A client-streaming RPC is also similar to our simple example, except the client sends a stream of requests to the server instead of a single request. The server sends back a single response, typically but not necessarily after it has received all the client’s requests, along with its status details and optional trailing metadata.

Bidirectional streaming RPC

In a bidirectional streaming RPC, again the call is initiated by the client calling the method and the server receiving the client metadata, method name, and deadline. Again the server can choose to send back its initial metadata or wait for the client to start sending requests.

What happens next depends on the application, as the client and server can read and write in any order - the streams operate completely independently. So, for example, the server could wait until it has received all the client’s messages before writing its responses, or the server and client could “ping-pong”: the server gets a request, then sends back a response, then the client sends another request based on the response, and so on.

Deadlines/Timeouts

gRPC allows clients to specify how long they are willing to wait for an RPC to complete before the RPC is terminated with the error DEADLINE_EXCEEDED. On the server side, the server can query to see if a particular RPC has timed out, or how much time is left to complete the RPC.

How the deadline or timeout is specified varies from language to language - for example, not all languages have a default deadline, some language APIs work in terms of a deadline (a fixed point in time), and some language APIs work in terms of timeouts (durations of time).

RPC termination

In gRPC, both the client and server make independent and local determinations of the success of the call, and their conclusions may not match. This means that, for example, you could have an RPC that finishes successfully on the server side (“I have sent all my responses!”) but fails on the client side (“The responses arrived after my deadline!“). It’s also possible for a server to decide to complete before a client has sent all its requests.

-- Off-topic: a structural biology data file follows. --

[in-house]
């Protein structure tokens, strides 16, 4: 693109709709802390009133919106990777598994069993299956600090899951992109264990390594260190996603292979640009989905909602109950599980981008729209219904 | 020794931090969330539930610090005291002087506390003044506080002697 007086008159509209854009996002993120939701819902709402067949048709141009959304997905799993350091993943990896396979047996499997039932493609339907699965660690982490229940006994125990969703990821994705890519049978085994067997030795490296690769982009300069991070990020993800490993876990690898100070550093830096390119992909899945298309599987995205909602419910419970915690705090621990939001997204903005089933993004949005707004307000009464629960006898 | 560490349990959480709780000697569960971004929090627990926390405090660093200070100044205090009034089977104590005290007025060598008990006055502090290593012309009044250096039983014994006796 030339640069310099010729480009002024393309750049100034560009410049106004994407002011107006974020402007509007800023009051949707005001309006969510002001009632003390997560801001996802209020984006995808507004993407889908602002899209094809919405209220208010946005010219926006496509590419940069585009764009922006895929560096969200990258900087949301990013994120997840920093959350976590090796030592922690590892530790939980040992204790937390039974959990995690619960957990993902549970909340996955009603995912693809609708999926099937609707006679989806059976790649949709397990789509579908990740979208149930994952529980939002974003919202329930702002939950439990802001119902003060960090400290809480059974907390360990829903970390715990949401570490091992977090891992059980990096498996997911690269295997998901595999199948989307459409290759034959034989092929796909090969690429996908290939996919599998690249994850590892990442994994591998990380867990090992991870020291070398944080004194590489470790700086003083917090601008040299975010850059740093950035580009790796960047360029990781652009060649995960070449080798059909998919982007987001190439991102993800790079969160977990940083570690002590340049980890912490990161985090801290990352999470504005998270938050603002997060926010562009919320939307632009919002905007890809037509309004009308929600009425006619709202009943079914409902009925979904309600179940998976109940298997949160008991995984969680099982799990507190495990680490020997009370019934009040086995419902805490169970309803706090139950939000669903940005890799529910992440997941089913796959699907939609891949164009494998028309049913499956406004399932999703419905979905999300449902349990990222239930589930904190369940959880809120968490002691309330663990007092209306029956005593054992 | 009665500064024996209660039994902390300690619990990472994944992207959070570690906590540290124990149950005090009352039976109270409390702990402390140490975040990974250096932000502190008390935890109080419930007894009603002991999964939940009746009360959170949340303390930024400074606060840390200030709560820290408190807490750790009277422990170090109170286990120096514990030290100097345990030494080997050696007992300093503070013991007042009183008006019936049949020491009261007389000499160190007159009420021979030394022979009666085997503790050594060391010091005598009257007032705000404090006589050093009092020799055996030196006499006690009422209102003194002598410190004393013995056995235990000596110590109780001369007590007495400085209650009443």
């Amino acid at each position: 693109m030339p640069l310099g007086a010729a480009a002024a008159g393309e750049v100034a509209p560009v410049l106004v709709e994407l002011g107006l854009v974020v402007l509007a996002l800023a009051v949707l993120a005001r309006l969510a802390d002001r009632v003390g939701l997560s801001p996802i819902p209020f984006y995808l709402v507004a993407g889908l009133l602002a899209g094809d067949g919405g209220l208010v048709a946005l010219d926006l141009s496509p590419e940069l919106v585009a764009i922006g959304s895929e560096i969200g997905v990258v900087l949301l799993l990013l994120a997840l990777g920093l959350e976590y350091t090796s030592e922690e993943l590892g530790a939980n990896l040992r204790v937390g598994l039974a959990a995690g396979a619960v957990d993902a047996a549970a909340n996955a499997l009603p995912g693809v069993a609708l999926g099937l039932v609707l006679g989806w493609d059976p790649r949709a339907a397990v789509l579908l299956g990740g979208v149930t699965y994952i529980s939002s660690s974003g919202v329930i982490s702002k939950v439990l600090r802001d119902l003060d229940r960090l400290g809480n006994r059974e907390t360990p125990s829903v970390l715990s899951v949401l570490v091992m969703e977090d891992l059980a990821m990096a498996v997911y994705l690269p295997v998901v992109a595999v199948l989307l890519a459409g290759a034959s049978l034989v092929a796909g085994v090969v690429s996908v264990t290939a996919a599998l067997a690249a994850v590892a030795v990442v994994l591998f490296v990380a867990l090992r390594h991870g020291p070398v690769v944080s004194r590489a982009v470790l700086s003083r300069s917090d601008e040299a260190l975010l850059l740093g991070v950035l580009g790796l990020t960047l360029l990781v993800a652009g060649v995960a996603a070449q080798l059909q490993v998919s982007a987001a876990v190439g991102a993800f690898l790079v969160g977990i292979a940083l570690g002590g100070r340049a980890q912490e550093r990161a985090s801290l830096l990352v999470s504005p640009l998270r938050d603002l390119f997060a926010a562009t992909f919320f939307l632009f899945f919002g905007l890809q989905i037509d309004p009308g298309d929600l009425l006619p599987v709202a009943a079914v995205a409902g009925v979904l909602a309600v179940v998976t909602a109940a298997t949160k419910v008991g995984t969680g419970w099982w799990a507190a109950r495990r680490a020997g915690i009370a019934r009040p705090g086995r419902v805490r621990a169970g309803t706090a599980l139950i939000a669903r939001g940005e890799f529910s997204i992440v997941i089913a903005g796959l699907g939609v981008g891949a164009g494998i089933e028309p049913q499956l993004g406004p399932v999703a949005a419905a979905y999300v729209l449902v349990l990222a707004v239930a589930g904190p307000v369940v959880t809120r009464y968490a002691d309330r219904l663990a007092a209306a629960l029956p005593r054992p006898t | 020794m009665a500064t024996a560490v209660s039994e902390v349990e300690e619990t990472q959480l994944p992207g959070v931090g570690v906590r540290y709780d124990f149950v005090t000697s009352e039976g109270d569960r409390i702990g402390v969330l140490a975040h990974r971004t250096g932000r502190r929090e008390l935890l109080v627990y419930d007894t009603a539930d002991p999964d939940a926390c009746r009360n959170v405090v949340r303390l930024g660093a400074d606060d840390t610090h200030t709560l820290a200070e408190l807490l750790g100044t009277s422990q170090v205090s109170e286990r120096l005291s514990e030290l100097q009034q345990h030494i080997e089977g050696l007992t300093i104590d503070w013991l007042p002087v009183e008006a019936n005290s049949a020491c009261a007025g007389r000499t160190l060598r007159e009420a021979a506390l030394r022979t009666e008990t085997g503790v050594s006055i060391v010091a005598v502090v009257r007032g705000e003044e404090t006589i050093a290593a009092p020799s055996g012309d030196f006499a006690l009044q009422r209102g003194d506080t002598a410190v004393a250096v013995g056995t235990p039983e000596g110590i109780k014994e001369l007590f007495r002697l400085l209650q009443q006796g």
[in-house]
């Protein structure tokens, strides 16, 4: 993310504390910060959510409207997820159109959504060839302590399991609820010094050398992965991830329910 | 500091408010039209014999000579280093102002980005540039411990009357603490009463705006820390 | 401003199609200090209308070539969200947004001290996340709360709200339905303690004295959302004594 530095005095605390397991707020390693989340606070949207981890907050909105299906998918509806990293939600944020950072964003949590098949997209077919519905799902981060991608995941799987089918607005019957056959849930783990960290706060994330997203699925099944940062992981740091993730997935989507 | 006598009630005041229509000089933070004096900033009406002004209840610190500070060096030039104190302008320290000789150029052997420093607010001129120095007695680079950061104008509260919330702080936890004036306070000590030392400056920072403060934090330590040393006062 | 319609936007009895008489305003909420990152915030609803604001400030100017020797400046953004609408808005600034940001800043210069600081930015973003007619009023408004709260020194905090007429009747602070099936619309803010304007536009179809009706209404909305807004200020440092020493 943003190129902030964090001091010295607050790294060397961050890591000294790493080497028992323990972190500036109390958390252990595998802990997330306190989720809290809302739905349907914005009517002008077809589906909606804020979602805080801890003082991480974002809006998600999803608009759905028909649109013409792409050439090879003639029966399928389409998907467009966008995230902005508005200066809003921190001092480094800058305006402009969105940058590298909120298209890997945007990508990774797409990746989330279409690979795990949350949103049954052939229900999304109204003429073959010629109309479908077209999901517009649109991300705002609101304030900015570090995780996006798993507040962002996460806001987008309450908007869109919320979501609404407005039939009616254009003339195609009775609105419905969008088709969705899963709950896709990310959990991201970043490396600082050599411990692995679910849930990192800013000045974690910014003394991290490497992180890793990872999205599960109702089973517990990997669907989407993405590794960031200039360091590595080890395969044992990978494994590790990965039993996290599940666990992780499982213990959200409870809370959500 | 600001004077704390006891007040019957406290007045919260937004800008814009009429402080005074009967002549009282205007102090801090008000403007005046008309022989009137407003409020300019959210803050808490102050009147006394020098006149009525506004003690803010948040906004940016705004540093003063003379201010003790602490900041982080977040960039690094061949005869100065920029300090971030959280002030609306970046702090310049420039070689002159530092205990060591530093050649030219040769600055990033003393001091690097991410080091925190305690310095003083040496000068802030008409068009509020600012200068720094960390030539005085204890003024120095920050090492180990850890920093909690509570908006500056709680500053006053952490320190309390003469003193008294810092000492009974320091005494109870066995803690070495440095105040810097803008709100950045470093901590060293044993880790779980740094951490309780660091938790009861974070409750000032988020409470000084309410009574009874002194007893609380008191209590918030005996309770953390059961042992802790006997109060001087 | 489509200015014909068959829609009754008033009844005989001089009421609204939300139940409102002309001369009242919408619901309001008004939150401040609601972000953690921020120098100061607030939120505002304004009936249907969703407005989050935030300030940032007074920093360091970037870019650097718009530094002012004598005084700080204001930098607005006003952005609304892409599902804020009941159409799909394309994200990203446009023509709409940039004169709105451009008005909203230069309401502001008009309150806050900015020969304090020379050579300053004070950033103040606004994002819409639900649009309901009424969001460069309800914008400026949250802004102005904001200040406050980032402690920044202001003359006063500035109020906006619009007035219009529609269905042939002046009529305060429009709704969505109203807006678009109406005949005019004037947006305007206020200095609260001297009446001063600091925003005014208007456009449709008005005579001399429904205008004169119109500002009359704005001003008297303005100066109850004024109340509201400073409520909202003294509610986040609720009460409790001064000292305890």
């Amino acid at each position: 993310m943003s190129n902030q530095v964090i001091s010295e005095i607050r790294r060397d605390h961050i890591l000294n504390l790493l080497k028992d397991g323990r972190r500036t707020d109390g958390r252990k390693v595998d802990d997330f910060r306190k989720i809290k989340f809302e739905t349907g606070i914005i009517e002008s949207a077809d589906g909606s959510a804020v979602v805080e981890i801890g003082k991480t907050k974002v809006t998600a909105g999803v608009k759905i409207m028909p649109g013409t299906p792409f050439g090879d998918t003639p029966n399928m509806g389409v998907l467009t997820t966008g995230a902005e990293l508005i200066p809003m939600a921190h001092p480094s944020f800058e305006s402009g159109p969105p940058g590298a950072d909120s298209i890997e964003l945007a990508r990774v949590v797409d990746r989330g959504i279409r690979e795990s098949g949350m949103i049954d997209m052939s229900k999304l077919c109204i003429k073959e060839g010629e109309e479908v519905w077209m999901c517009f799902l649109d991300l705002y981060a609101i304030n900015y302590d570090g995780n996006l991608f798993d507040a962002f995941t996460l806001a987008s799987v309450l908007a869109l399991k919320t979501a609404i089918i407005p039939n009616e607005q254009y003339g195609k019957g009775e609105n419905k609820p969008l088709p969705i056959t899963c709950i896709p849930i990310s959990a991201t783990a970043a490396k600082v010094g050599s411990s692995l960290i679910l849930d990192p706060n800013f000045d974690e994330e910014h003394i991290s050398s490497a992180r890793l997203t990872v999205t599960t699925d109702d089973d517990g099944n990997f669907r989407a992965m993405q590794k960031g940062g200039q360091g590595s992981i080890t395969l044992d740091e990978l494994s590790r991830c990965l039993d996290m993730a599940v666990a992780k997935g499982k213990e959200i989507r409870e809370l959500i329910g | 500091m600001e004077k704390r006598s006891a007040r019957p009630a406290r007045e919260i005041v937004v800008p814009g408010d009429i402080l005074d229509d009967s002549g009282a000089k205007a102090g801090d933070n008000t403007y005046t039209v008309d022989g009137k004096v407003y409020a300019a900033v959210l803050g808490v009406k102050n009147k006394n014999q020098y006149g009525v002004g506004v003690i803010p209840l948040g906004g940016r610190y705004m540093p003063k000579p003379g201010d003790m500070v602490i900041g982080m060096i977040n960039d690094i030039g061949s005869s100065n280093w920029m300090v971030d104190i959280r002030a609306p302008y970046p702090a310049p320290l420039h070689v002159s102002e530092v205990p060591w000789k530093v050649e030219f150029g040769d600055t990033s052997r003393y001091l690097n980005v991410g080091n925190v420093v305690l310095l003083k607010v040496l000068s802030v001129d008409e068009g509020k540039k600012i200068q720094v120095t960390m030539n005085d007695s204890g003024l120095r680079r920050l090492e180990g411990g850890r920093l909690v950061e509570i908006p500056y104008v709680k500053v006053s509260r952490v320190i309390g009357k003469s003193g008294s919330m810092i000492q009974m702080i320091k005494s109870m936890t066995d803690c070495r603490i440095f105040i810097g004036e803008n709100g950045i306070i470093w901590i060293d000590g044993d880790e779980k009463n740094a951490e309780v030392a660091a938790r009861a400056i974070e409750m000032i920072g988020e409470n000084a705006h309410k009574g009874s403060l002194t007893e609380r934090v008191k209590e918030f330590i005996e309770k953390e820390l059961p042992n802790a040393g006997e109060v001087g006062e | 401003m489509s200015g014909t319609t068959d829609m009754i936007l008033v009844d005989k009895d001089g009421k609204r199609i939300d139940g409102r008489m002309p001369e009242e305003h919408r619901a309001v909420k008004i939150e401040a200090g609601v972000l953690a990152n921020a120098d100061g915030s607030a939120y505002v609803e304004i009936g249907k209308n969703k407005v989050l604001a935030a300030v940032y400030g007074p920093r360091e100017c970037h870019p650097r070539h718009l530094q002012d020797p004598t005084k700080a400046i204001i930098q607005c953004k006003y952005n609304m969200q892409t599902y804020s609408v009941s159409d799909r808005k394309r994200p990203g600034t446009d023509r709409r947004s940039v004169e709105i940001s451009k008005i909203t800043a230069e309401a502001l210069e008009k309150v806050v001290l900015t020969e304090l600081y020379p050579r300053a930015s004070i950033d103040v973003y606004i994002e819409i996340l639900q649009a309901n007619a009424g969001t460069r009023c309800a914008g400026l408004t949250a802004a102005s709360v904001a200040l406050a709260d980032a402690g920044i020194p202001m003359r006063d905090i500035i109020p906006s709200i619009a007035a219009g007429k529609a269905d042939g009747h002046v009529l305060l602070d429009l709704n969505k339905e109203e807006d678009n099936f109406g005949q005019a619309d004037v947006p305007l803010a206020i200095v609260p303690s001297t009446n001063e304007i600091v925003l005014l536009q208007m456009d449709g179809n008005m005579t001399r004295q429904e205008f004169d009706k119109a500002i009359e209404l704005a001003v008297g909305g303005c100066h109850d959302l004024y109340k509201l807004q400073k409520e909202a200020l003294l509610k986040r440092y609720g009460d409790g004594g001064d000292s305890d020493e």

Cancelling RPCs

Either the client or the server can cancel an RPC at any time. A cancellation terminates the RPC immediately so that no further work is done. It is not an “undo”: changes made before the cancellation will not be rolled back.

Metadata

Metadata is information about a particular RPC call (such as authentication details) in the form of a list of key-value pairs, where the keys are strings and the values are typically strings (but can be binary data). Metadata is opaque to gRPC itself - it lets the client provide information associated with the call to the server and vice versa.

Access to metadata is language-dependent.

Channels

A gRPC channel provides a connection to a gRPC server on a specified host and port and is used when creating a client stub (or just “client” in some languages). Clients can specify channel arguments to modify gRPC’s default behaviour, such as switching on and off message compression. A channel has state, including connected and idle.

How gRPC deals with closing down channels is language-dependent. Some languages also permit querying channel state.